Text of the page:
Be prepared to answer questions and monitor comments. Unanswered questions stick out like a sore thumb. This can become time consuming so make sure you have enough time to dedicate to keeping your social media relationships thriving. Your users may become frustrated if their questions are seemingly ignored.
Don’t ignore negative comments. If someone is complaining try to answer them positively. Don't pick fights! Being defensive might invite further complaint and encourage others to join in. Social media can be a very helpful source of feedback.
Make sure the information you post is accurate. You might not know everything about a topic so get your facts verified and don’t make things up because you don’t have time to check. If you do make a mistake try to be the first to correct it.
Don’t break copyright rules. Make sure you have permission to post other peoples content. If you're posting any of Imperial’s images onto an external site, check that you have permission to do so (the images may only be licensed to be used on the Imperial domain).
Get rid of irrelevant spam. Use your discretion to remove advertisements, spam, and comments that are hateful, obscene, or defamatory.
If someone from an external media organisation contacts you about a post on your social media platform, please contact one of the College media officers for some advice and guidance.
What is not considered to be good behaviour?
Abusing other people’s privacy. Do not post private information about other people.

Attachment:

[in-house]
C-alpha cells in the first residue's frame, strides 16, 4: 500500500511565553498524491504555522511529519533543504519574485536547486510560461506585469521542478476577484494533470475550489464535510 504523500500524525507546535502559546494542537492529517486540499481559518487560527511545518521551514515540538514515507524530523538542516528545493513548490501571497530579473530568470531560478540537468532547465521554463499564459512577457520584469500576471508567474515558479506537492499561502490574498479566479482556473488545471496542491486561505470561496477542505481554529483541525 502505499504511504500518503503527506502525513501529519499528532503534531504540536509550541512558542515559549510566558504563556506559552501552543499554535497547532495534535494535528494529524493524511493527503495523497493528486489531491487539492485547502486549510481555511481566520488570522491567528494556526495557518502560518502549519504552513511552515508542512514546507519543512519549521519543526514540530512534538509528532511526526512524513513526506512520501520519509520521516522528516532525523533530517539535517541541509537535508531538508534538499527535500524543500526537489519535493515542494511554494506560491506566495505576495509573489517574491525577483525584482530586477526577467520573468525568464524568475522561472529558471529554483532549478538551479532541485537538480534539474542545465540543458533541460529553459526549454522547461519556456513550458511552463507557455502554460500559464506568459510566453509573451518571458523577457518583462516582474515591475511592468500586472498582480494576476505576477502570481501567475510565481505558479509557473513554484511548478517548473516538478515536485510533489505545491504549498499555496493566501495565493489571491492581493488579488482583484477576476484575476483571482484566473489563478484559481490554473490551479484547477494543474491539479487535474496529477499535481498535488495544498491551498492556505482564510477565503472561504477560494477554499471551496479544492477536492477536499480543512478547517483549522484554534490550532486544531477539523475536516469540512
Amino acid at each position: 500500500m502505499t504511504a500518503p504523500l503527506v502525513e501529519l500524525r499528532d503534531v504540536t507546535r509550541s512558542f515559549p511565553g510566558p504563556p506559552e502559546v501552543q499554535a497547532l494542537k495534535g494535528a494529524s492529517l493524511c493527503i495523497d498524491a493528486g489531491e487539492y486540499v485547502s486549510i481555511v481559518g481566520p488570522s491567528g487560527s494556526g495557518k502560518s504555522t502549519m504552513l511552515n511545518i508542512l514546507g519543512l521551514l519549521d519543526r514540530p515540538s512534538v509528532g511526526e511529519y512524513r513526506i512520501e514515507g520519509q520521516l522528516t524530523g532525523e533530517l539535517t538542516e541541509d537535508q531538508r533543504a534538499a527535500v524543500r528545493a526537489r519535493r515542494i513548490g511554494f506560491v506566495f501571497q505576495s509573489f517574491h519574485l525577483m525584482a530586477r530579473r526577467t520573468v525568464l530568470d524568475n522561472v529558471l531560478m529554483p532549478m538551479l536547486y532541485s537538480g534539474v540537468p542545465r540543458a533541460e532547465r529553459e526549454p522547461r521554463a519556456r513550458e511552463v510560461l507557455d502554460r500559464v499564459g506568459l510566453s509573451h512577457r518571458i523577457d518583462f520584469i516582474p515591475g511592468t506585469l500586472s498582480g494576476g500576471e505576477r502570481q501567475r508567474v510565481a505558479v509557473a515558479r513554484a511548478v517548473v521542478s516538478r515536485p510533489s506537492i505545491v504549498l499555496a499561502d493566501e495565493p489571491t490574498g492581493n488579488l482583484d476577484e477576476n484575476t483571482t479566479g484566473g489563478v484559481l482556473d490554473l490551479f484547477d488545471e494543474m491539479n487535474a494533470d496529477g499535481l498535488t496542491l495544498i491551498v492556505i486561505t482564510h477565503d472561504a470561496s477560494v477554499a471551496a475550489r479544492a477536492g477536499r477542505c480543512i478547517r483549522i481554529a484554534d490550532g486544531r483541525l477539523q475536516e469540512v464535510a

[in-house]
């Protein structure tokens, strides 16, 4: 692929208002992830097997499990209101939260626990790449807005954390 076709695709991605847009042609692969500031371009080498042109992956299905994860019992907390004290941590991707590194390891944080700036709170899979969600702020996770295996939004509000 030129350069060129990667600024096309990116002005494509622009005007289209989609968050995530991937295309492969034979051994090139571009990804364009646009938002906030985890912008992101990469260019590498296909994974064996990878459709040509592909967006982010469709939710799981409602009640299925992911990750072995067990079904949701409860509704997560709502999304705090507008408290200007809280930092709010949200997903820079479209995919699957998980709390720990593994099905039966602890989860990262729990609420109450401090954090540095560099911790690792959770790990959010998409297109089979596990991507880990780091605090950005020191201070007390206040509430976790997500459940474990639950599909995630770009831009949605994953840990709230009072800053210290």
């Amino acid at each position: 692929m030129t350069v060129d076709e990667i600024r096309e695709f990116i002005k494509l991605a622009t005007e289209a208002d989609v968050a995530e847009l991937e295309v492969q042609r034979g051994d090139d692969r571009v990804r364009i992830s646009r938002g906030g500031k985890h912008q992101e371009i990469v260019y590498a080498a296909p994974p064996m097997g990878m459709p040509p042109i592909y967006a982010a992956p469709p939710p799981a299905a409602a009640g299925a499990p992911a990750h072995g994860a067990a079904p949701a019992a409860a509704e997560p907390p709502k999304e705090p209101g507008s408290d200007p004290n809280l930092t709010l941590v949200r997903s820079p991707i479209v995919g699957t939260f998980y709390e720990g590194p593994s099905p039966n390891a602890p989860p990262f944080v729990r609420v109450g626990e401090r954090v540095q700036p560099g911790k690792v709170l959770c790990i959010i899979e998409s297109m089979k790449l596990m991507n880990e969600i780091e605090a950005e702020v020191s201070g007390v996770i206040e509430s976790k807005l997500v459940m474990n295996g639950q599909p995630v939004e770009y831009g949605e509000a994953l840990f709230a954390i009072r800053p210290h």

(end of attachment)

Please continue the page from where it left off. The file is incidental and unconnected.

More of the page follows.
Being rude or defamatory. Try to be courteous at all times even if you do not agree with a user’s comments. Don’t behave in a way that could bring the College into disrepute.
Equally, comments from users that are offensive or libellous (e.g. swearing , defamatory, abusive, racist, illegal), are not acceptable and you should remove them straight away.
Don’t spam other social media sites with advertisements and marketing about the College. It can become irritating. Shameless promotion is generally unwanted content.
Please make sure that you have read and understood relevant College policies. Below you'll find the policies that relate to the representation of the College on social media networks:
Social media security
What to do if your account has been hacked:
- If you notice any suspicious activity on your account, log in and reset the password. Ensure that the password you set is strong, with a combination of uppercase/lowercase letters and numbers
- Check past posts/tweets and private messages to ensure no spam has been posted. If spam has been posted, take screen grabs of the posts and then delete the posts. You may need to submit the screen grabs as evidence later
- Review the third-party apps associated with your channels and remove any you no longer use, or any you don't recognise
- To prevent further issues, consider setting up two-factor authentication and/or using a password manager to store and generate secure passwords. You can find more password guidance from ICT
Who to contact in College:
- If spam posts have been published and you are concerned about reputational issues, contact Jesse Alter, Digital Content and Social Media Manager, to discuss the situation and how best to proceed – you may need to publish a post or send private messages explaining what happened
- Contact ICT Security
Taking it further:
Need some help?
If you want to have a chat about what you’d like to do or need some advice about your current social media platform(s), please get in touch with Jesse Alter, Digital Content and Social Media Manager.
If you manage or contribute to a social media account at the College, please contact Jesse Alter to join the Cross-College Social Media Group email list and Slack community. Through the Group you can meet other social media managers across the College and get support with your social media projects.
Go to our Social Directory page for a selection of recognised College social media accounts.